I am sick to death of franchises and reboots, so I was a little bit trepidatious about Abbi Jacobson’s update of one of my favorite movies ever, “A League of Their Own.” (I don’t even remember the first time I watched Penny Marshall’s classic, it’s just always been a part of my life. I’ve been quoting it as long as I’ve been talking.) Thankfully, I was needlessly worried. The new “A League of Their Own” show is comparable to TV’s “Fargo” — it evokes a similar tone and perspective as its source material, but it is very much its own thing. There are Easter eggs and homages, and some characters definitely have analogs in the film, but this is not a scene-for-scene remake or a clumsy modernization. Jacobson’s “A League of Their Own” is a celebration of everything that made the 1992 original great, as well as a corrective to its shortcomings.
The “League” film, for example, only hinted at the racial segregation in World War II-era baseball, specifically that of the All-American Girls Professional Baseball League (AAGPBL), in one brief scene. Non-Black women of color were completely shut out, as were queer women characters. There might have been a hint, here or there, about the women ballplayers being masculine or butch, or somewhat uncomfortable with gender norms, but none of the characters were explicitly portrayed as LGBTQ+.
Thirty years later, in the new “League,” there is a genuine reckoning with America’s history of anti-Black racism. There are also Latina women who make the Rockford Peaches and several storylines involving lesbian, bisexual, and questioning women. If that sounds like a ham-fisted inclusion smorgasbord on paper, rest assured that the show’s on-screen representation is deliberate, thoughtful, and reflective of the real world. This isn’t a project that’s patting itself on the back for its wokeness; the series wanted to craft an ensemble of nuanced women from many different walks of life, and did just that.
In terms of plot specifics, the “League of Their Own” reboot once again follows the Rockford Peaches, one of the AAGPBL teams organized when the professional male players were off fighting overseas. First thing, we are introduced to Carson (Jacobson) as she makes her way to tryouts in Chicago. She will eventually become the Peaches’ catcher, and begin to question her sexuality when she meets her teammate Greta (D’Arcy Carden). Greta is probably the most femme woman in the series, and is seemingly the most comfortable with being queer — possibly because she “passes” as straight — yet she is the first to worry about the league’s survival when an etiquette teacher is brought in to show the players how to be more “ladylike.” Other Peaches include Lupe (Roberta Colindrez), Shirley (Kate Berlant), Jo (Melanie Field), and Esti (Priscilla Delgado). In a clever twist on the Ann Cusack character in the original film, who initially didn’t know how to read or write, Esti only speaks Spanish and relies on Lupe and body language to communicate with the rest of the team.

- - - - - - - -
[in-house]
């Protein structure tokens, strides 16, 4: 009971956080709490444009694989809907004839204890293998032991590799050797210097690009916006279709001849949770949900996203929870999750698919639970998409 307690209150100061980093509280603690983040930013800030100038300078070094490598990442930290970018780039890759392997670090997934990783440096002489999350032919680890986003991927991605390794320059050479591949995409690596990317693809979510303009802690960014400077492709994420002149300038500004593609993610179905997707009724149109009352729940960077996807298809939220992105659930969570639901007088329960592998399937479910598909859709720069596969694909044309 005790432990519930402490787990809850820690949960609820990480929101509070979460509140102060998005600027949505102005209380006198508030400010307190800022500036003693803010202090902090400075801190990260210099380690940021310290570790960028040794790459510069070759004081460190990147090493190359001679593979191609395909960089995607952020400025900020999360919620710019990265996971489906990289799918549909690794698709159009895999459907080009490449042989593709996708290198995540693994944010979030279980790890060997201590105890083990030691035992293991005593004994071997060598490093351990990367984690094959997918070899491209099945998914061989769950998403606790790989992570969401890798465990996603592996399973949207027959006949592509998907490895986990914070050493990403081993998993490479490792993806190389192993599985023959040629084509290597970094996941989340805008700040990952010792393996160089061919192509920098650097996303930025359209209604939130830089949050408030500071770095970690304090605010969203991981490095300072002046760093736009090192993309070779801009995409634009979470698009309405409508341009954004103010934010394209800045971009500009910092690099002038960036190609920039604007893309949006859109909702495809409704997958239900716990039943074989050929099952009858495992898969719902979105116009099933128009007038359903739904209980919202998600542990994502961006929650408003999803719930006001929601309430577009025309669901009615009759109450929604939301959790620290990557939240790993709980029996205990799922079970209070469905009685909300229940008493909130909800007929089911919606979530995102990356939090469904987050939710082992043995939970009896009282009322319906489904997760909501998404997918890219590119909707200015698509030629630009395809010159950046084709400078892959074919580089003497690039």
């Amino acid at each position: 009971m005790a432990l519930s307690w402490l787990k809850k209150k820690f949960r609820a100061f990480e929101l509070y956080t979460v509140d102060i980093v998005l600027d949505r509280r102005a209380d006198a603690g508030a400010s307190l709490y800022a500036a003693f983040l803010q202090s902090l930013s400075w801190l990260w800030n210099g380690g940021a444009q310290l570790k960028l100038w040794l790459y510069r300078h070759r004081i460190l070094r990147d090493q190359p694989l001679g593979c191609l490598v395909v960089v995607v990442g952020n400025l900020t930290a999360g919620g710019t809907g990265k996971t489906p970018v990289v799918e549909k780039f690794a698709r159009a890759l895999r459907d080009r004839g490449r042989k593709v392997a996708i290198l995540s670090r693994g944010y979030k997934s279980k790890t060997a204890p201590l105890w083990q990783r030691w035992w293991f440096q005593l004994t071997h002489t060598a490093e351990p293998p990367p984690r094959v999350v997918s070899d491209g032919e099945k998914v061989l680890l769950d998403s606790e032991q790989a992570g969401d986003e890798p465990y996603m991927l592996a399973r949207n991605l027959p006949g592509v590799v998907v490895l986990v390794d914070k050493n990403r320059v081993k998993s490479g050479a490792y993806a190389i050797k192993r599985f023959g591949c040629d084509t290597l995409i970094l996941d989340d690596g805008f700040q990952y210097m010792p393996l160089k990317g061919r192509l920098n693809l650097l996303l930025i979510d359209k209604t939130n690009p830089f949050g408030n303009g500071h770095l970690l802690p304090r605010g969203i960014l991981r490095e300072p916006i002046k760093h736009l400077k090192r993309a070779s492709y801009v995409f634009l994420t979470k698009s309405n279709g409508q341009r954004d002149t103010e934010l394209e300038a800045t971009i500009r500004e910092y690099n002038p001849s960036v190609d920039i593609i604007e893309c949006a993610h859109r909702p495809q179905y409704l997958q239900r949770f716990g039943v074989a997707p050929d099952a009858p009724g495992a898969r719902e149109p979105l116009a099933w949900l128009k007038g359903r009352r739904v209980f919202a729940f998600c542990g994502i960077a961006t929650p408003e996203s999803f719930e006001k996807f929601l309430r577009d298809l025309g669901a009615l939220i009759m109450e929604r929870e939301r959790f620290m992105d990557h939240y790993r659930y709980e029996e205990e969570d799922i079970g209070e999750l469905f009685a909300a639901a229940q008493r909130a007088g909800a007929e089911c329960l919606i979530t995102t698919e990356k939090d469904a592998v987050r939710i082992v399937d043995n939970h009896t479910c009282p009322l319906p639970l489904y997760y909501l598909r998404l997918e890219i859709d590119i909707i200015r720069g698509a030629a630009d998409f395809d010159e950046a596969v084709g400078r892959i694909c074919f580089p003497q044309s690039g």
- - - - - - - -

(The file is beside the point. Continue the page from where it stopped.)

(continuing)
In a parallel story, Rockford resident Max (Chanté Adams), a skilled pitcher who was barred from even trying out for the AAGPBL because she’s Black, is determined to find a league of her own. The AAGPBL is a no-go, so she sets her sights on a local factory’s integrated company team. At the moment, only male employees are allowed, but Max figures if she gets a job and shows off her incredible arm, she’ll finally be able to play in serious games. The person who helps Max bring her complex plans to fruition is her best friend and confidant, Clance (series MVP Gbemisola Ikumelo), a newlywed comics aficionado. The person who doesn’t really understand Max’s love of baseball is her mother, Toni (Saidah Arrika Ekulona). She believes, and is trying to instill in Max, that the only way a Black woman can excel in America is to build something of her own, as she did when she opened her salon.
None of this careful world-building would work if Jacobson’s “League” didn’t do what the best stories about women in sports — “GLOW,” “Whip It,” “Love & Basketball,” “Bend It Like Beckham,” “Bring It On,” the original “League of Their Own” — do, which is to showcase the pleasure and satisfaction these women derive from realizing their own power. Because the ballplayers don’t just love the game: They love that they have finally found a place where they fit in. They love seeing what their bodies are capable of. They love being athletes. The love each other. They love themselves.
I love that the new “League of Their Own” recognizes how significant that is, for both the characters on-screen and the viewers at home.
“A League of Their Own” is now available on Prime Video. Jacobson created and executive produced the series alongside Will Graham.